Do Happier Students Work Harder?
When PDS high school students took the HSSSE (High School Survey of Student engagement) the results were astonishing. They outperformed their peers in other schools across the spectrum.
Our students reported high levels of involvement, feeling safe and supported, deep engagement in their work and feeling positive about their school and classroom environment. And the margin of difference was significant especially in the areas of social and emotional connection – that sense of belonging and purpose.
This was a source of satisfaction – not complacency – because we know that happier children do better work, are more creative, have more positive energy and make better progress.
For some time we have used the tag: connect joy with learning because we intuitively know what neuroscience and psychology tell us: Feelings matter and at work and school they are deeply connected with mission, purpose, progress, ownership and engagement.
Can schools make people happy yes, no, sometimes, perhaps. But too many of us know from personal experience that they can sure make you miserable.
Pat Bassett- President of NAIS – often counsels school leaders to hire happy people and take it from there.
The title is:
And it’s by
By TERESA AMABILE and STEVEN KRAMER
Teresa Amabile, a professor at Harvard Business School, and Steven Kramer, an independent researcher, are the authors of “The Progress Principle.”
Read it for its insights about the dismal world of work, why it matters and what can be done to change it.
It refers to:
The Gallup-Healthways Well-Being Index, which has been polling over 1,000 adults every day since January 2008, shows that Americans now feel worse about their jobs — and work environments — than ever before. People of all ages, and across income levels, are unhappy with their supervisors, apathetic about their organizations and detached from what they do. And there’s no reason to think things will soon improve.
(Are classrooms and the lives of many children in them any different? The one difference I see is that small children are invariably bubbling over with eagerness to learn. For better or worse – and for whatever reasons – things do calm down on the excitement front as children get older. And sometimes of course it goes away altogether and there you have your unhappy person.)
I picked out a few of the key points and applied them polemically to school and to students.
I switched out workers and employees for children and students. replaced bonuses and incentives with grades, gold stars and test scores. And so on.
Doing that made the parallel case for meaningful work in schools where children connect what they do with what they want to learn. And where their progress in solving meaningful problems – not bubble sheets – is celebrated not tested. And where satisfaction, productivity, engagement and creativity matter
So here’s my rewrite. I hope they don’t mind.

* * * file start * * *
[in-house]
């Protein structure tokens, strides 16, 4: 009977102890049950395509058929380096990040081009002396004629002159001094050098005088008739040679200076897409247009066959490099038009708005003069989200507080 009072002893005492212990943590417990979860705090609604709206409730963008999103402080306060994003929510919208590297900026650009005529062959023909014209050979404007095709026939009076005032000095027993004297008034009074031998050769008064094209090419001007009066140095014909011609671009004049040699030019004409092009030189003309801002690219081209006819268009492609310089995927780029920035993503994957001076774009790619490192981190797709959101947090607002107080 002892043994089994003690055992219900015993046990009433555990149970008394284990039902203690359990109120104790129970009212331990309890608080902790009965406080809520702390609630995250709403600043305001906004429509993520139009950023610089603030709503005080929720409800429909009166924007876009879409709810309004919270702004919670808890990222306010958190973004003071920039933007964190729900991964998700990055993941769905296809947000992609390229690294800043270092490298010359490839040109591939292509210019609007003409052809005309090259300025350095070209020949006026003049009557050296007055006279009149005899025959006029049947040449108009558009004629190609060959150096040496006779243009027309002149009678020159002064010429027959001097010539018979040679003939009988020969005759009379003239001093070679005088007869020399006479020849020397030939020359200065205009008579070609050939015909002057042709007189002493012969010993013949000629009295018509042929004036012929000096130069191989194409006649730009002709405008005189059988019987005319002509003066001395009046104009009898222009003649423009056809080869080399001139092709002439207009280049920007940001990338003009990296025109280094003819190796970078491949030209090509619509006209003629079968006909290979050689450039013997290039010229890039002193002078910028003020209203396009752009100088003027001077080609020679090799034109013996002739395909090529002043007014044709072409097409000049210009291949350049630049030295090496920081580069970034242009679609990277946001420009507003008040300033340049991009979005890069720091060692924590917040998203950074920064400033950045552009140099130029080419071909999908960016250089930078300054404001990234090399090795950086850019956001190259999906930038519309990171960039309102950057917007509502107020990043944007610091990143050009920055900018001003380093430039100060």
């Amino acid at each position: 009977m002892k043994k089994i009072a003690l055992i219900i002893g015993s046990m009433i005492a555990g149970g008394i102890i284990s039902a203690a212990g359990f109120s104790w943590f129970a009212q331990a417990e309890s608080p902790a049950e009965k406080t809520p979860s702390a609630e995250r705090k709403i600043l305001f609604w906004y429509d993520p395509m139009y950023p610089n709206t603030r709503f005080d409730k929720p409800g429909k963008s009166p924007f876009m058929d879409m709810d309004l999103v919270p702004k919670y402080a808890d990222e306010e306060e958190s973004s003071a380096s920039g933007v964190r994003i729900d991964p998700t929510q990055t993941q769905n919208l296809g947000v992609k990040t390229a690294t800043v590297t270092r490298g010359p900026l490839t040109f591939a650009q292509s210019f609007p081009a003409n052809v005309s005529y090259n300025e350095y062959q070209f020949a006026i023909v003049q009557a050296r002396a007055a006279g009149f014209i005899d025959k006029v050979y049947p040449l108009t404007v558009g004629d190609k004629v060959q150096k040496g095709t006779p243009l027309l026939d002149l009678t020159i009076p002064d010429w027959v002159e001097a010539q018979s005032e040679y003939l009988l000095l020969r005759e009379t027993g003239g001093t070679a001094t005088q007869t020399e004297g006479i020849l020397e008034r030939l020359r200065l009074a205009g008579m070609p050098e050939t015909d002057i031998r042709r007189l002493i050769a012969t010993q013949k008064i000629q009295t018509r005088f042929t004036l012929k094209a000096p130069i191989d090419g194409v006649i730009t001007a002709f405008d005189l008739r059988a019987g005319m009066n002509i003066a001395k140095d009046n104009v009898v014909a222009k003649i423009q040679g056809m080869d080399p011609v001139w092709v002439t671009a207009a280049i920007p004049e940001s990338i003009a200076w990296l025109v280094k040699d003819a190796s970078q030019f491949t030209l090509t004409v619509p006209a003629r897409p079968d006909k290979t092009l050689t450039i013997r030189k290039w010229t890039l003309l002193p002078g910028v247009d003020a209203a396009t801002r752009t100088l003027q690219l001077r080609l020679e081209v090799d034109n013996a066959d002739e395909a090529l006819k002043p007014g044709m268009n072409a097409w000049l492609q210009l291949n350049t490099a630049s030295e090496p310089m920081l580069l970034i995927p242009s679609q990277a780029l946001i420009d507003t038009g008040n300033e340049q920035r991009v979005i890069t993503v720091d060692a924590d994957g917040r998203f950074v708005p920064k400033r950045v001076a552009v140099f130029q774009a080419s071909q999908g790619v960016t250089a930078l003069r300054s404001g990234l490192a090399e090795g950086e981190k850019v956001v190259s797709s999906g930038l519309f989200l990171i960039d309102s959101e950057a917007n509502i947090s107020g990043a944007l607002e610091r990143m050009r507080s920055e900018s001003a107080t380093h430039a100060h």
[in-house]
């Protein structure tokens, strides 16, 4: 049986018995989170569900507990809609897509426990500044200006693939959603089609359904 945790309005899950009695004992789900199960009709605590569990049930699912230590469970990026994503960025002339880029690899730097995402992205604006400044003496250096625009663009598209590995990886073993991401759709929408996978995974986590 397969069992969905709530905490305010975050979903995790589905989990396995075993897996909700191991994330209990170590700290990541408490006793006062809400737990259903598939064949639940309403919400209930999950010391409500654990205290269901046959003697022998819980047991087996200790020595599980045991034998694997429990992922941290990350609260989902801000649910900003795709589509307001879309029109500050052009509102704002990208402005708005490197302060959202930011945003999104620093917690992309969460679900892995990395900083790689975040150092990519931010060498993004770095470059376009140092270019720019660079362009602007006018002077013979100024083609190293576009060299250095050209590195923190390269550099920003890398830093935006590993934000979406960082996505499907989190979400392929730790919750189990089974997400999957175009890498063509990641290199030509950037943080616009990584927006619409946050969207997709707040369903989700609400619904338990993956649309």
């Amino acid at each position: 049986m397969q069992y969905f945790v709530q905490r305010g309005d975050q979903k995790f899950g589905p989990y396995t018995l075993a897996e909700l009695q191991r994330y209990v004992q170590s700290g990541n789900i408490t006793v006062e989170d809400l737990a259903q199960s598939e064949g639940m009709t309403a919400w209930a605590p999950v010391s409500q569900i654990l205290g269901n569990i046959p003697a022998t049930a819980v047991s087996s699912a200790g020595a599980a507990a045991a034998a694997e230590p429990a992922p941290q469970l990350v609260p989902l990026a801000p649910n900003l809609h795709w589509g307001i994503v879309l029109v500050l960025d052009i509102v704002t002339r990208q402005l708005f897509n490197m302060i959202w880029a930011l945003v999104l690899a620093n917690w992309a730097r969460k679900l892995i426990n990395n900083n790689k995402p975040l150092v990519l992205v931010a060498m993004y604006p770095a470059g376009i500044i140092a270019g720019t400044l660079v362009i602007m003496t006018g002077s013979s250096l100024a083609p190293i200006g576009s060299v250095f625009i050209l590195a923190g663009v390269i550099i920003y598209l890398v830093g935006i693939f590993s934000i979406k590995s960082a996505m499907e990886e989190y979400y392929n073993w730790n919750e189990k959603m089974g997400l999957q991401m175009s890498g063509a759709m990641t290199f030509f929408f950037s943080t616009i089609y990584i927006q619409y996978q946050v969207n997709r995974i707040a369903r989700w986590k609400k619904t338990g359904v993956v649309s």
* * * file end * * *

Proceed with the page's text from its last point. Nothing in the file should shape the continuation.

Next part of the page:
Do Happier Students Work Harder?
When children don’t care about their learning or their schools and teachers, they don’t show up consistently, they produce less, or their quality suffers.
Student engagement is a key difference maker in productivity, creativity, and quality of work. Feeling bad at school leads to lower performance and poor results.
Research shows that inner work life has a profound impact on children’s creativity, productivity, commitment and collegiality. Students are far more likely to have new ideas on days when they feel happier. Conventional wisdom suggests that pressure and testing enhances performance; our real-time data, however, shows that students perform better when they are happily engaged in what they do.
Of all the events that engage students at school, the single most important — by far — is simply making progress in meaningful work.
As long as students experience their efforts as meaningful, progress is often followed by joy and excitement about the work. This kind of rich inner work life improves performance, which further supports inner work life and learning — a positive spiral.
Progress in meaningful work is the primary motivator, well ahead of traditional incentives like grades, gold stars and test scores.
The catalysts for improved learning, progress and engagement are student autonomy, sufficient resources and learning from problems.
School-age children spend more of their waking hours at school than anywhere else. School work should ennoble, not kill, the human spirit. Promoting children’s well-being isn’t just ethical; it makes educational sense. Fostering positive inner lives sometimes requires schools and teachers to better articulate meaning in the work. If those who lead and work in schools believe their mission is, in part, to support students’ everyday progress, we could end the disengagement crisis and, in the process, lift our students’ well-being and our education performance levels.